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 Forum index » DIY Hardware and Software » Lunettas - circuits inspired by Stanley Lunetta
Intro to Lunettas - Document
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droffset



Joined: Feb 02, 2009
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PostPosted: Sun Feb 21, 2010 1:48 pm    Post subject: Intro to Lunettas - Document Reply with quote  Mark this post and the followings unread

I started this a while back but realized I need help on it. It's meant to be a complete beginners guide to understanding and building your first Lunetta.

Would you like to help flesh it out?

Here's the document.
https://docs.google.com/Doc?docid=0AZIwOP-PR9sSZDlidzgzbV8wY3RjenJqanY&hl=en


I'd like to post it here on the forum because it directly quotes many EM people and threads. It's just not done yet and I was hanging on to it until it was a bit more polished.

Why I'm posting this now:
When I heard Les (Inventor) was going to do a tutorial radio show about building basic Lunetta stuff I was really excited. Then I had a chat with Psyingo about the work he's doing writing about Lunettas, so I dug out my rough draft and started cleaning it up. This is meant to support their efforts not steal their thunder.


Edit to add:
I'll add tutorial style videos I find here:





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Check out the FREE Intro to Lunettas Document
https://docs.google.com/Doc?docid=0AZIwOP-PR9sSZDlidzgzbV8wY3RjenJqanY&hl=en

Edit: Spelling mistakes.

Last edited by droffset on Thu Jun 03, 2010 2:50 pm; edited 2 times in total
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-minus-



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PostPosted: Sun Feb 21, 2010 2:07 pm    Post subject: Reply with quote  Mark this post and the followings unread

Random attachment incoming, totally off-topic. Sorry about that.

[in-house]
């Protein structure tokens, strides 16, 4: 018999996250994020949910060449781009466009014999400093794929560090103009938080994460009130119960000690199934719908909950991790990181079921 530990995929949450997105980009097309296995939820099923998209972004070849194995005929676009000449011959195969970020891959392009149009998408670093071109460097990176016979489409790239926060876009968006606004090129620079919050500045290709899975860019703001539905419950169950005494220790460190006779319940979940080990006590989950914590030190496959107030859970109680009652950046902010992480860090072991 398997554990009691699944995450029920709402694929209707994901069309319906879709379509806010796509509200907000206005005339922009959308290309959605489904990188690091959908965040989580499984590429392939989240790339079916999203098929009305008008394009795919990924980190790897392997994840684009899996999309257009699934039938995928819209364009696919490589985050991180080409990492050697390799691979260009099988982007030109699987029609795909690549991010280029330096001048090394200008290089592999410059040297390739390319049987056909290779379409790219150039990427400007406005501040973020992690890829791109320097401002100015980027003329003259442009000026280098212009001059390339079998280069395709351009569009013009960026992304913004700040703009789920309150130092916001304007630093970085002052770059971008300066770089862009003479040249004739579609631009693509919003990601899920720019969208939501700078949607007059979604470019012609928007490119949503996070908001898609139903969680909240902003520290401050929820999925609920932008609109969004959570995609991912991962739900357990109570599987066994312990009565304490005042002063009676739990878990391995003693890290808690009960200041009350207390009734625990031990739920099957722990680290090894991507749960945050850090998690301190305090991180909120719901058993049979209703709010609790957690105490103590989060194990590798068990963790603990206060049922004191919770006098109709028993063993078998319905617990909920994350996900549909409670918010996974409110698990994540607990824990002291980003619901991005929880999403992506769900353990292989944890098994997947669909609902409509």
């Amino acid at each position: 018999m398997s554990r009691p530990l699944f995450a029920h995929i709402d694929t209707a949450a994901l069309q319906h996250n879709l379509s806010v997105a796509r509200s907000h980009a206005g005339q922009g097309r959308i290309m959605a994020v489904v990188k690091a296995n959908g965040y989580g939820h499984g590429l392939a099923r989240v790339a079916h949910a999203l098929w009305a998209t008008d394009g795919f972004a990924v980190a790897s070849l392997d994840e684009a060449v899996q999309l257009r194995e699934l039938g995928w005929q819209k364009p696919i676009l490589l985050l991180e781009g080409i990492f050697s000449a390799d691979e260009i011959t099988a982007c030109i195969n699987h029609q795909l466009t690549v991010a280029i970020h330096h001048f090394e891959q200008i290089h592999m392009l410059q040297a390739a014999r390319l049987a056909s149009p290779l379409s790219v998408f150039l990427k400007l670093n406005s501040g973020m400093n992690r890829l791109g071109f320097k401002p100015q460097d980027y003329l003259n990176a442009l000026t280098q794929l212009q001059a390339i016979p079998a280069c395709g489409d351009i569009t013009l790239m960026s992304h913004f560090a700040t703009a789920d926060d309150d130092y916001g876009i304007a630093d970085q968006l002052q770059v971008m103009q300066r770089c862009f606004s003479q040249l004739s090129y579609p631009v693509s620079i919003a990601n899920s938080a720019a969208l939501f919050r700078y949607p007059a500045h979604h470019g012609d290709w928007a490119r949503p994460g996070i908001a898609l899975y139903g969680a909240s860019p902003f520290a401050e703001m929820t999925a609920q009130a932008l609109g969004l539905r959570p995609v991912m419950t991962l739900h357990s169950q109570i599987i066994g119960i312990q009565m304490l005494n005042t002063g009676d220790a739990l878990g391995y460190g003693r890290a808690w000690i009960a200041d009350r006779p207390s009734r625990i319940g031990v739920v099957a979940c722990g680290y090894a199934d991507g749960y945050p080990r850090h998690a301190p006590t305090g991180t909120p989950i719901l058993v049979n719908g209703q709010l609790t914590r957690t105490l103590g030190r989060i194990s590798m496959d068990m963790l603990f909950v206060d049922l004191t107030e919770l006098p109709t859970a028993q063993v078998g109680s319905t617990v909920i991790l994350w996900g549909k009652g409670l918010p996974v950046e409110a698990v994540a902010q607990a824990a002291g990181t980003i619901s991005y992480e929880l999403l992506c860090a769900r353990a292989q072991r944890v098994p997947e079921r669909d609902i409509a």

Wow Droffset!

I am so impressed! This is really necessary! I am at the beginning of the Lunetta voyage and this sort of comprehensive guide is really useful. I was chatting to psyingo too about this. I see great Lunettas around the place but little information about what's going on 'under the hood'. As an outsider it seems like this Lunetta thing is covered in some sort of veil of secrecy Smile .


I'd like to get in on the action but being relatively new to DIY as a whole, I find this a total mystery! I'm still a solder by numbers builder! I see Lunettas with lots and lots of banana sockets on them in brief cases, but no explanation in lay terms as to what is going on underneath.

Schematics or stripboard diagrams would be good, but maybe that's not the way this Lunetta philosophy works! Anyway, thanks for throwing this up onto the forum... I am going scrutinize your document right away!

-SteVe-
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Stream Operator


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PostPosted: Sun Feb 21, 2010 2:39 pm    Post subject: Reply with quote  Mark this post and the followings unread